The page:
Tuesday, June 8, 2010

Swanskin Clothing (Pennsylvania Gazette, 5-15-1776)

It is unclear what James Braddock of Talbot County, Maryland, was doing with two convict workers in the spring of 1776. The two men, William Manly and Thomas Pearson, had run away, and Braddock speculated that they would "lurk in the woods in the day time, and travel in the night." They had probably recently arrived in America, and still spoke "the North of England dialect."
Interestingly, Manly and Pearson's garments suggest that they may have been clothed in a local gaol before being (literally) farmed out to Braddock. Manly, a laborer and sawyer who also knew horses, had short black hair and a "surly bad countenance." He was also, Braddock explained, "a most impudent infamous villain," and had probably persuaded Pearson, a blond-haired "slender young simple fellow" to join him in a dash for freedom. Manly wore a tattered "short blue coat," hobnailed shoes, and a unique blue-painted leather cap. Most interesting are his "spotted swanskin jacket and trousers." Swanskin referred to a type of plain-woven woolen cloth, which was produced in plain, striped, and spotted varieties. Interestingly, Pearson (notable for his "large eyes and very small fingers") also wore spotted swanskin trousers, as well as a leather cap and pair of shoes "the same as Manly's" in addition to his own rough "drab coloured coat and jacket." However they came to Braddock's household, it appears that these two men were issued at least part of their clothing from a municipal source. The spotted swanskin and blue caps would have made them instantly recognizable as convicts.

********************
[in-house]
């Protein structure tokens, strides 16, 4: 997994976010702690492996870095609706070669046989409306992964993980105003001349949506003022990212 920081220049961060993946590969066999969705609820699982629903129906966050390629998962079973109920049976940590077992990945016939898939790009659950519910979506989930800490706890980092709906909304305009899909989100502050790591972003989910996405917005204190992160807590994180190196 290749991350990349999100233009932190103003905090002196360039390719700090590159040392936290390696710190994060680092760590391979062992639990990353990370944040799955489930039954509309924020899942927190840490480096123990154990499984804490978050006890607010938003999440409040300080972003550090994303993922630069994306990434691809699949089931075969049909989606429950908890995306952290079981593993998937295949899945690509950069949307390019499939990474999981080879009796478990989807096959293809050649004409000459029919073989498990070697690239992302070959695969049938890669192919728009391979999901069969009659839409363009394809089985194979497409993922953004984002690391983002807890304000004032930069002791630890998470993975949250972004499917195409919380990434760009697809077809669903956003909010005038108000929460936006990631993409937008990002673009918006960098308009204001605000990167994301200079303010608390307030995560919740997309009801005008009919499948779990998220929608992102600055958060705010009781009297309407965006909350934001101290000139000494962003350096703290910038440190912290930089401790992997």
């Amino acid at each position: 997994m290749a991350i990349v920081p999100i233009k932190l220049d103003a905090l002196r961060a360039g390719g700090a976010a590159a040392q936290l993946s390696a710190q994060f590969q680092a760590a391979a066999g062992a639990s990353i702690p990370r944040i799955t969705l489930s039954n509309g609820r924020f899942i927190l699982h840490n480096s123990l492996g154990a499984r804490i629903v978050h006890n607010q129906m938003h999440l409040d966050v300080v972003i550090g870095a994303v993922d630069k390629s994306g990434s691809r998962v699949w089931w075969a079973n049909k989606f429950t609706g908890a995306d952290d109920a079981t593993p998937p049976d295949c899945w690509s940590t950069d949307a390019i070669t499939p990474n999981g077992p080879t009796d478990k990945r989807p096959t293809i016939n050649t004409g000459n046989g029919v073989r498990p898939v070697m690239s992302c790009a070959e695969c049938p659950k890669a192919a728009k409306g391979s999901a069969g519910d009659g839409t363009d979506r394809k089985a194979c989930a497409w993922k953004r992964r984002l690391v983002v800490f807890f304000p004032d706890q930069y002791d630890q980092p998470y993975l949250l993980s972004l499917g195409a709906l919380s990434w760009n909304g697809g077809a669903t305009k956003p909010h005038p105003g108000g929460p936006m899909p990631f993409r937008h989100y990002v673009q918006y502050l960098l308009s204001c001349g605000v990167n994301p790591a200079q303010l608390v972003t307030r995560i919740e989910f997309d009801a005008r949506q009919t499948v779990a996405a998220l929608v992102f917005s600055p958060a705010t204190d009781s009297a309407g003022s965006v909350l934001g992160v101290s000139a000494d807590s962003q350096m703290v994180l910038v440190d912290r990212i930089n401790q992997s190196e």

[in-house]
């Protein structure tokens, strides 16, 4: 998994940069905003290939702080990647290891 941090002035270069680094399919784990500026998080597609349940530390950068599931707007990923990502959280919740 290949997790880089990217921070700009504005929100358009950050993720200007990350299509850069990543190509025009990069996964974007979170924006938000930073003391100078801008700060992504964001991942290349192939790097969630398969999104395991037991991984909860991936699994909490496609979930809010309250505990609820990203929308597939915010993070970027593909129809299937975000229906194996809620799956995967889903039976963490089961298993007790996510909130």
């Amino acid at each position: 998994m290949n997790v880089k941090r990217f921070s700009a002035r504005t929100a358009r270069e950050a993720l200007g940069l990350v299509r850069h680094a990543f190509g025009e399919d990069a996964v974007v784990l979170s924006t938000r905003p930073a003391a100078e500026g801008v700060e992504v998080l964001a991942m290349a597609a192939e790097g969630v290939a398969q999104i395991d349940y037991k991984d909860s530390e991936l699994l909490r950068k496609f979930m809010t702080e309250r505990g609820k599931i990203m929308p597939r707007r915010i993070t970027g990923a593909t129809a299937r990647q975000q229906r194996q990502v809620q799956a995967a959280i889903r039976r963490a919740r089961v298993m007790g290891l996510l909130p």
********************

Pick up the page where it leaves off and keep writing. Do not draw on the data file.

But Manly was smart. He would not have used his real name once they abandoned Braddock's estate. Pearson would have dutifully followed, and the two men probably had a decent chance at eluding capture. There was just one problem.

That was what to do about the iron collar William Manly "had about his neck."

1 comment:

  1. I had not heard of the woolen term before, thanks.